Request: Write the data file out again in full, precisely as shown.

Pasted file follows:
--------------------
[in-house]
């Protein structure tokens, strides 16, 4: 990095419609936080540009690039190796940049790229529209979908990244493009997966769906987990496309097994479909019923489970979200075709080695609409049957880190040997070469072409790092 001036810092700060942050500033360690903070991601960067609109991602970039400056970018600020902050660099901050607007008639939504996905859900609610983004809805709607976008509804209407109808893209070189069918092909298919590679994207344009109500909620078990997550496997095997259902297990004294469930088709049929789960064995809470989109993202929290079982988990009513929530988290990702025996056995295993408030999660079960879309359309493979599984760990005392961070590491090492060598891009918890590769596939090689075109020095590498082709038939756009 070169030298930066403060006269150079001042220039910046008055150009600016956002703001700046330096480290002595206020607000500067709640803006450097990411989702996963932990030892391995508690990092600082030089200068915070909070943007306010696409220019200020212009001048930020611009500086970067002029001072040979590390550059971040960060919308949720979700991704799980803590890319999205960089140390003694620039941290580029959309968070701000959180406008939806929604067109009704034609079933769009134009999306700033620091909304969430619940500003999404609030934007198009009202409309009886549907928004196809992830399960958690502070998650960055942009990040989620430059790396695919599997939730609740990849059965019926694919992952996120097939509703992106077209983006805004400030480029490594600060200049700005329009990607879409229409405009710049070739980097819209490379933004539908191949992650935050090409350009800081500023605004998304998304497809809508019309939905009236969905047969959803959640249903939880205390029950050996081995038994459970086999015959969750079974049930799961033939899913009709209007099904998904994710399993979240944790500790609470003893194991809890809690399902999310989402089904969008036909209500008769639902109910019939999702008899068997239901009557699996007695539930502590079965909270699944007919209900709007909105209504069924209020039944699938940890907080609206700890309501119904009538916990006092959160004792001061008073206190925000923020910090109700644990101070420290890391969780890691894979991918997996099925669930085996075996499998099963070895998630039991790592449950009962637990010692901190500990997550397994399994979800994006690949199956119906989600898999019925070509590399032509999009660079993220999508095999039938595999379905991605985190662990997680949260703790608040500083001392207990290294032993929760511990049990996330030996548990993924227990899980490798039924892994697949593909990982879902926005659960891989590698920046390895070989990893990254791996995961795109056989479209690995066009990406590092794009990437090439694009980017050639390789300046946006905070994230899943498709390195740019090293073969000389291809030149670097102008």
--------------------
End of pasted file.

[in-house]
């Protein structure tokens, strides 16, 4: 990095419609936080540009690039190796940049790229529209979908990244493009997966769906987990496309097994479909019923489970979200075709080695609409049957880190040997070469072409790092 001036810092700060942050500033360690903070991601960067609109991602970039400056970018600020902050660099901050607007008639939504996905859900609610983004809805709607976008509804209407109808893209070189069918092909298919590679994207344009109500909620078990997550496997095997259902297990004294469930088709049929789960064995809470989109993202929290079982988990009513929530988290990702025996056995295993408030999660079960879309359309493979599984760990005392961070590491090492060598891009918890590769596939090689075109020095590498082709038939756009 070169030298930066403060006269150079001042220039910046008055150009600016956002703001700046330096480290002595206020607000500067709640803006450097990411989702996963932990030892391995508690990092600082030089200068915070909070943007306010696409220019200020212009001048930020611009500086970067002029001072040979590390550059971040960060919308949720979700991704799980803590890319999205960089140390003694620039941290580029959309968070701000959180406008939806929604067109009704034609079933769009134009999306700033620091909304969430619940500003999404609030934007198009009202409309009886549907928004196809992830399960958690502070998650960055942009990040989620430059790396695919599997939730609740990849059965019926694919992952996120097939509703992106077209983006805004400030480029490594600060200049700005329009990607879409229409405009710049070739980097819209490379933004539908191949992650935050090409350009800081500023605004998304998304497809809508019309939905009236969905047969959803959640249903939880205390029950050996081995038994459970086999015959969750079974049930799961033939899913009709209007099904998904994710399993979240944790500790609470003893194991809890809690399902999310989402089904969008036909209500008769639902109910019939999702008899068997239901009557699996007695539930502590079965909270699944007919209900709007909105209504069924209020039944699938940890907080609206700890309501119904009538916990006092959160004792001061008073206190925000923020910090109700644990101070420290890391969780890691894979991918997996099925669930085996075996499998099963070895998630039991790592449950009962637990010692901190500990997550397994399994979800994006690949199956119906989600898999019925070509590399032509999009660079993220999508095999039938595999379905991605985190662990997680949260703790608040500083001392207990290294032993929760511990049990996330030996548990993924227990899980490798039924892994697949593909990982879902926005659960891989590698920046390895070989990893990254791996995961795109056989479209690995066009990406590092794009990437090439694009980017050639390789300046946006905070994230899943498709390195740019090293073969000389291809030149670097102008």